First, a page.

Tips to Swimming 12 Laps Without Losing a Lot of Energy

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Not all swimmers are able to swim for distance, but the longer you swim the more health benefits you can enjoy. You will see an increase in aerobic endurance and strength. To maximize these benefits, choose the correct stroke and swim it properly with a smooth, consistent effort. With practice, your 12-lap or 300-yard swim can be completed using little energy.

Stroke

  • The freestyle or crawl stroke typically is the most efficient of the competitive strokes, providing you with an opportunity to move quickly through the water while expelling minimal energy. With practice, your freestyle will incorporate a smooth arm motion and a consistent flutter kick that creates minimal splashing and drag. Practice kicking with a kick board or in the streamlined position to strengthen your kick. Arm strokes can be practiced by doing pull-only swim sets or by swimming your stroke slowly and deliberately.

Kick

  • The freestyle kick is small and close to the surface of the water. The kick originates in your hips, with your knees slightly bent and toes pointed. Kicking with your hips allows you to use your core and quadricep muscles to maximize your effort. Alter the speed of your kick to adjust for longer swims. Kick-only sets will help build leg strength and stamina. You can start with kicking one length of the pool at a time and resting a specific amount of time between efforts; add more lengths to challenge yourself.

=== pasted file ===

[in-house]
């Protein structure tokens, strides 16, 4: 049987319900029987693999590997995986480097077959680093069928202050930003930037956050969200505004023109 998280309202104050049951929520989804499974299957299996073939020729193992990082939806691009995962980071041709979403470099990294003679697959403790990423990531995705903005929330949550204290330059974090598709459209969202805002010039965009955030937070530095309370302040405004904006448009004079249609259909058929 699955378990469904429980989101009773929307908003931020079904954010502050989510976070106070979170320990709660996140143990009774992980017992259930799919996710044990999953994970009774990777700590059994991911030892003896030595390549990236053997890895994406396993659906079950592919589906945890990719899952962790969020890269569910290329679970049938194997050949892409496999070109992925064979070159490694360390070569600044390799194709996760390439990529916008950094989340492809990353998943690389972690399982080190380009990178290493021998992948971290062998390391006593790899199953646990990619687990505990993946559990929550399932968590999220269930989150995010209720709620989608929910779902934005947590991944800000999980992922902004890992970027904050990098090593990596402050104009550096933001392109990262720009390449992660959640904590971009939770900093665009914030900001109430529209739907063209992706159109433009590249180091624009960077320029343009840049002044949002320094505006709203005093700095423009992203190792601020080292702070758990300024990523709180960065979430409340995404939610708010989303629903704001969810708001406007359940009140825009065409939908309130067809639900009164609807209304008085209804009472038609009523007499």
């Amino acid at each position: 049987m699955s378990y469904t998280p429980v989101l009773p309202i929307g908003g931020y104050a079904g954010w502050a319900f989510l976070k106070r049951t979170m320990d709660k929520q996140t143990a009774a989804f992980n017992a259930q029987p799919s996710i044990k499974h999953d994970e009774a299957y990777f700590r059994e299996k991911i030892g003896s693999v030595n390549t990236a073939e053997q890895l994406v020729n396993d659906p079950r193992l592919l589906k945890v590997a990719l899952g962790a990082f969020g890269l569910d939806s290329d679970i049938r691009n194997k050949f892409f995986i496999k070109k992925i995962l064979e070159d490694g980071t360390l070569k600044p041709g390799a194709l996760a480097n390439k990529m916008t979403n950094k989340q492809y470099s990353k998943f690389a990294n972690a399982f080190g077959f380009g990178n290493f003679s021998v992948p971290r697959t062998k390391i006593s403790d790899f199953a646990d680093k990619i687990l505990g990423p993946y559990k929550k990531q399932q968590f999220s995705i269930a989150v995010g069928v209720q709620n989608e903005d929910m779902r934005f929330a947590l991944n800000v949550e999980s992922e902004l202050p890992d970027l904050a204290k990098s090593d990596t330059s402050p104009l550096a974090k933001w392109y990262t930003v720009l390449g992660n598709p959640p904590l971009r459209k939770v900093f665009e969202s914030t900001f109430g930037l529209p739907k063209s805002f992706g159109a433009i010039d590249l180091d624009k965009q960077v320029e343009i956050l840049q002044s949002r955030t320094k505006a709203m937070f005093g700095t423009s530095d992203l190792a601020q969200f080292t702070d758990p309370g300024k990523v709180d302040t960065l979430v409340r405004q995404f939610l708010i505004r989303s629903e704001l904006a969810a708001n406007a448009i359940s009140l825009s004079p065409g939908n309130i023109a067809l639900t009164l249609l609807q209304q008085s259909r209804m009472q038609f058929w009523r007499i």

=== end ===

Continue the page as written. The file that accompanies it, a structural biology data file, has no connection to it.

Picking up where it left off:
Breathing

  • Freestyle requires that your face be in the water for periods of time, but breathing regularly and properly will help you maintain your energy and effort throughout your swim. When breathing, relaxing your shoulders, face and jaw muscles will prevent you from expending unnecessary energy. During long swims, holding your breath is inefficient; your body will starve for oxygen and your swim will become more challenging. Try breathing every two, three or four strokes and continue this pattern throughout your swim. A regular breathing pattern will supply your body with a consistent amount of oxygen which will limit fatigue and save energy.

Training

  • Swimming requires regular practice for technique and fitness. Start every swim with a warm-up that includes swimming, kicking and drills. As you train to become a better swimmer, strive to create a smooth rhythmic stroke. Incorporate drills that focus on technique, do easy swims focusing on your arm stroke and always practice your kick to develop an efficient stroke. This rhythm will help conserve energy and increase fitness through consistent efforts. As you become a better swimmer, gradually adding speed and distance to your swims will help you develop your aerobic endurance and swimming strength.

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